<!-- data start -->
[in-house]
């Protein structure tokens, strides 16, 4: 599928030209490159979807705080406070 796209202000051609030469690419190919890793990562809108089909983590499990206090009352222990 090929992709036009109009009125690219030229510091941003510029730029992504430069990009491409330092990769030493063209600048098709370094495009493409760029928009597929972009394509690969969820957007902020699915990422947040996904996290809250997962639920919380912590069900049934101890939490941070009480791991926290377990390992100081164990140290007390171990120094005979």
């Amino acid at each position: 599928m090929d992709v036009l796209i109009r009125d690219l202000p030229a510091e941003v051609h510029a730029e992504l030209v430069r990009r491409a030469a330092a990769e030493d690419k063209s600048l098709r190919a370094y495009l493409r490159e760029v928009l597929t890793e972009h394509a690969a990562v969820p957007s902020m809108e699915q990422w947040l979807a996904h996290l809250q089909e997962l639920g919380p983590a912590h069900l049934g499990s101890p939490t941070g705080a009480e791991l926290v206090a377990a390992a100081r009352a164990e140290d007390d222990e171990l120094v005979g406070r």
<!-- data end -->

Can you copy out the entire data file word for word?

[in-house]
């Protein structure tokens, strides 16, 4: 599928030209490159979807705080406070 796209202000051609030469690419190919890793990562809108089909983590499990206090009352222990 090929992709036009109009009125690219030229510091941003510029730029992504430069990009491409330092990769030493063209600048098709370094495009493409760029928009597929972009394509690969969820957007902020699915990422947040996904996290809250997962639920919380912590069900049934101890939490941070009480791991926290377990390992100081164990140290007390171990120094005979």
């Amino acid at each position: 599928m090929d992709v036009l796209i109009r009125d690219l202000p030229a510091e941003v051609h510029a730029e992504l030209v430069r990009r491409a030469a330092a990769e030493d690419k063209s600048l098709r190919a370094y495009l493409r490159e760029v928009l597929t890793e972009h394509a690969a990562v969820p957007s902020m809108e699915q990422w947040l979807a996904h996290l809250q089909e997962l639920g919380p983590a912590h069900l049934g499990s101890p939490t941070g705080a009480e791991l926290v206090a377990a390992a100081r009352a164990e140290d007390d222990e171990l120094v005979g406070r």